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Captain Bruce I. Yamashita, USMCR    

When Bruce Yamashita arrived at Marine Corps Officer Candidate School, one of the first things he heard was a staff sergeant yelling, "You speak English? We don't want your kind around here.

When Bruce Yamashita arrived at Marine Corps Officer Candidate School, one of the first things he heard was a staff sergeant yelling, "You speak English? We don't want your kind around here. Go back to your own country." Another sergeant ridiculed him, saying, "We have no tea and sushi here, Yamashita." Another spoke to him only in broken Japanese.

The racial and ethnic harassment continued for all nine weeks of the program until, two days before graduation, Yamashita, along with three other minority candidates, were kicked out of Officer Candidate School.

Yamashita spoke up and fought to right the wrongs he had suffered to make sure others like him wouldn't suffer in the future. His story is brought to life in the critically acclaimed documentary, A Most Unlikely Hero.

It took years, but Yamashita finally uncovered the secret that brought him justice, a secret that proved he wasn't alone. A secret the Marine Corps didn't even realize it was keeping. He uncovered data that proved a pervasive, consistent pattern of discrimination against minorities at Officer Candidate School for years and years. It was evidence so persuasive that Congress and the White House couldn't ignore it.

And when his findings became key to a 60 Minutes investigation, the Commandant of the Marine Corps fueled the fire with his comments that, "minorities don't shoot as well as non-minorities...they don't swim as well, and when you give them a compass and send them on a land navigation exercise, they don't do as well at that sort of thing either.”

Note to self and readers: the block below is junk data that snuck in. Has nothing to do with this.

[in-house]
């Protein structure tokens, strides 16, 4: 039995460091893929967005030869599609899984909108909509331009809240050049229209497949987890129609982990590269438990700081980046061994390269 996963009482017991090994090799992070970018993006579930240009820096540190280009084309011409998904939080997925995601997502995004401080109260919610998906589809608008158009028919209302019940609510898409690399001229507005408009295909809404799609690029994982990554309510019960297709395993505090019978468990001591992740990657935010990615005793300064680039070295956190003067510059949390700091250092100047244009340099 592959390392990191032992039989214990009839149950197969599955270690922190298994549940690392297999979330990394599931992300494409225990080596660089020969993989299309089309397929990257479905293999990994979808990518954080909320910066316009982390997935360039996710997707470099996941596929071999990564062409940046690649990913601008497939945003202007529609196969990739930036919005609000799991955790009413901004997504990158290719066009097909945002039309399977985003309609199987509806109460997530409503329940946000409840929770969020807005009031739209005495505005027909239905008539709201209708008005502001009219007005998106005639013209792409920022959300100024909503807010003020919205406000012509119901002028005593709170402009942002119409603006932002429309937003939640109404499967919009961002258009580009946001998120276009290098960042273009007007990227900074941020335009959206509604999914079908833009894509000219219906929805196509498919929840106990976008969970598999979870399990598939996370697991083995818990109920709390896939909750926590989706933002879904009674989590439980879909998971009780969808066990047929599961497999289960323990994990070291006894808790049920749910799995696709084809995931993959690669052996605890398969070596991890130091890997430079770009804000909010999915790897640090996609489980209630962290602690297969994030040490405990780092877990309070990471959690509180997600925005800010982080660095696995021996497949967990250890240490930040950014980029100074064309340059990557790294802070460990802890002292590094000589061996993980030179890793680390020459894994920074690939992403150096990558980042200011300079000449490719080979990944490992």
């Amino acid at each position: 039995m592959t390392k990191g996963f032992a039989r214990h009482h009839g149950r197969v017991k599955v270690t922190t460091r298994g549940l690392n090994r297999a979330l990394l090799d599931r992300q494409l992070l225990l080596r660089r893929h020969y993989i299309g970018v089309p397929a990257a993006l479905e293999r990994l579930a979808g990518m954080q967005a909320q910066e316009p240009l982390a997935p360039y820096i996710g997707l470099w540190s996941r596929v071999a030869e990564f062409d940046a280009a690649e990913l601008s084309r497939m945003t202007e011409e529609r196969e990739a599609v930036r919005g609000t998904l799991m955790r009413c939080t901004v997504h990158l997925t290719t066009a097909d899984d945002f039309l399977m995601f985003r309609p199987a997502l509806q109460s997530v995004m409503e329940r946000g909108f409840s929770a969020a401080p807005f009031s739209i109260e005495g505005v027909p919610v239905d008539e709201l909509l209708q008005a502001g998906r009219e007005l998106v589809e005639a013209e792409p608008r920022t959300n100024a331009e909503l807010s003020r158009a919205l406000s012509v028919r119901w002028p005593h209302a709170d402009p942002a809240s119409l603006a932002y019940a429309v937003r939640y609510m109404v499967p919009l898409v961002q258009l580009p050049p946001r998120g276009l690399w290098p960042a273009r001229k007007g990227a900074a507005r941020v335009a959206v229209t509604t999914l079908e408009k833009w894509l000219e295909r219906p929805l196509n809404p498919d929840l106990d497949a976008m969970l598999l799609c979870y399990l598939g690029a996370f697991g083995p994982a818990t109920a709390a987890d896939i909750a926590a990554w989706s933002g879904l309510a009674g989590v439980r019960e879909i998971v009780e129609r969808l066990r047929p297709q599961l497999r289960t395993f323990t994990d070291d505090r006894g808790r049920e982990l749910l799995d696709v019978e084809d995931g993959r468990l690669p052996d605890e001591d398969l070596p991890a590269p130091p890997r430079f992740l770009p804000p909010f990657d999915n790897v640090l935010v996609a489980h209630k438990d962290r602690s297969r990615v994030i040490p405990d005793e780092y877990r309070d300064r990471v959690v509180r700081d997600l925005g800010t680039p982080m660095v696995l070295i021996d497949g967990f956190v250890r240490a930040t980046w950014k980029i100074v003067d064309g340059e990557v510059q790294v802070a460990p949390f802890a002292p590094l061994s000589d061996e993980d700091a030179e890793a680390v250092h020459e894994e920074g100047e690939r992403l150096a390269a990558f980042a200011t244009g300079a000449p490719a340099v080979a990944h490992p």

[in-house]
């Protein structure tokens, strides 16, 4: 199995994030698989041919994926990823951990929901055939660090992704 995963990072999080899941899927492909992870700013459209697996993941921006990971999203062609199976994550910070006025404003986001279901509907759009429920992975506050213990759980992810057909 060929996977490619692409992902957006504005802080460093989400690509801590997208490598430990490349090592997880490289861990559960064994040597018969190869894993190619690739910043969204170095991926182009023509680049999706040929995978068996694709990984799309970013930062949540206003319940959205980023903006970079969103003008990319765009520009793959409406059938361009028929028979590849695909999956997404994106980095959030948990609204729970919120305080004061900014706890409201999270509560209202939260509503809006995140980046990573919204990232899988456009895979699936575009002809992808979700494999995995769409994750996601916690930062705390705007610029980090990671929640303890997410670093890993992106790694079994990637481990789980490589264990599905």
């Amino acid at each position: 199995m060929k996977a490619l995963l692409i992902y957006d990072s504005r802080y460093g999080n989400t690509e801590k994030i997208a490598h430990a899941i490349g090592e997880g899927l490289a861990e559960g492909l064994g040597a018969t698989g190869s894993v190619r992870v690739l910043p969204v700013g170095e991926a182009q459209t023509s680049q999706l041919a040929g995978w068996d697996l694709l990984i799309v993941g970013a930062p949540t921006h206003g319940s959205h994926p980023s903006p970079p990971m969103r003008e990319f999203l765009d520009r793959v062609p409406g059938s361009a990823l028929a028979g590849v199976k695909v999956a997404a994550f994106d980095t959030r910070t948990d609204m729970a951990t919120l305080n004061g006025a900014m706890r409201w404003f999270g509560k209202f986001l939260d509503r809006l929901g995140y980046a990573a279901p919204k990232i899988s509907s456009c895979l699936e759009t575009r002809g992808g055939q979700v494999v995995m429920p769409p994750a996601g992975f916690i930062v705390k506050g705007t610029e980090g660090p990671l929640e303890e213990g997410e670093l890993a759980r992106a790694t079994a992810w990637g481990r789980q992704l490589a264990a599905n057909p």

Weeks later, Yamashita became Captain Yamashita, and his case became the catalyst for statutory and procedural reform to prohibit racial and ethnic discrimination in the Marine Corps and in all the branches of the military service.

It was, as the Assistant Secretary of the Navy observed, "a vindication not only of Capt. Yamashita, but a vindication of the process of a democracy." And it was, as Sen. Daniel Akaka noted, "a victory for civil rights in this nation."

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A Most Unlikely Hero

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Fighting Tradition: A Marine's Journey to Justice

An inspirational David versus Goliath story. It reminds all of us that one person, with the support of a community, can overcome insurmountable odds and make a positive difference. It is often said that Asian Americans have benefited from the civil rights battles and victories by African Americans and Latino Americans. It is significant that this civil rights struggle was started, fought and won by the Asian American community, resulting in revisions to Marine Corps policy that will benefit all marines.

It is hoped that the lessons learned and sacrifices made will not be forgotten, and will inspire the next generation to continue the hard work to create a more perfect union.

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